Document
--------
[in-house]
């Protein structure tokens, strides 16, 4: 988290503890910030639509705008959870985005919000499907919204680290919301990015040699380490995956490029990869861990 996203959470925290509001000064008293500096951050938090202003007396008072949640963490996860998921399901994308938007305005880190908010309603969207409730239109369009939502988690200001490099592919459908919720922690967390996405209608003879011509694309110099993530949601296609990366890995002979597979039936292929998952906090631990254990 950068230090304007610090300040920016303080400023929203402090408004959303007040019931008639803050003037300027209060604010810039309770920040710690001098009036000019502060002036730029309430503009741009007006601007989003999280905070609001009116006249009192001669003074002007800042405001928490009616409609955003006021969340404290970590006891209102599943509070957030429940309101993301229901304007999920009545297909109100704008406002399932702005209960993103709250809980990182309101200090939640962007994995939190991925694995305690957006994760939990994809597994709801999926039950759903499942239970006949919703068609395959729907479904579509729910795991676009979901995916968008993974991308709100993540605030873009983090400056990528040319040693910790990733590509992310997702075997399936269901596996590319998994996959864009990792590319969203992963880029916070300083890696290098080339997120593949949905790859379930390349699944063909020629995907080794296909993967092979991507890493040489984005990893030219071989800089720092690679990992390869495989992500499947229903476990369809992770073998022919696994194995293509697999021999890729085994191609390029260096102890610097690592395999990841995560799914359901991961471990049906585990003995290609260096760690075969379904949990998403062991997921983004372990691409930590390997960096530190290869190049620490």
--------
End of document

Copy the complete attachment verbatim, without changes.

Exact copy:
[in-house]
């Protein structure tokens, strides 16, 4: 988290503890910030639509705008959870985005919000499907919204680290919301990015040699380490995956490029990869861990 996203959470925290509001000064008293500096951050938090202003007396008072949640963490996860998921399901994308938007305005880190908010309603969207409730239109369009939502988690200001490099592919459908919720922690967390996405209608003879011509694309110099993530949601296609990366890995002979597979039936292929998952906090631990254990 950068230090304007610090300040920016303080400023929203402090408004959303007040019931008639803050003037300027209060604010810039309770920040710690001098009036000019502060002036730029309430503009741009007006601007989003999280905070609001009116006249009192001669003074002007800042405001928490009616409609955003006021969340404290970590006891209102599943509070957030429940309101993301229901304007999920009545297909109100704008406002399932702005209960993103709250809980990182309101200090939640962007994995939190991925694995305690957006994760939990994809597994709801999926039950759903499942239970006949919703068609395959729907479904579509729910795991676009979901995916968008993974991308709100993540605030873009983090400056990528040319040693910790990733590509992310997702075997399936269901596996590319998994996959864009990792590319969203992963880029916070300083890696290098080339997120593949949905790859379930390349699944063909020629995907080794296909993967092979991507890493040489984005990893030219071989800089720092690679990992390869495989992500499947229903476990369809992770073998022919696994194995293509697999021999890729085994191609390029260096102890610097690592395999990841995560799914359901991961471990049906585990003995290609260096760690075969379904949990998403062991997921983004372990691409930590390997960096530190290869190049620490």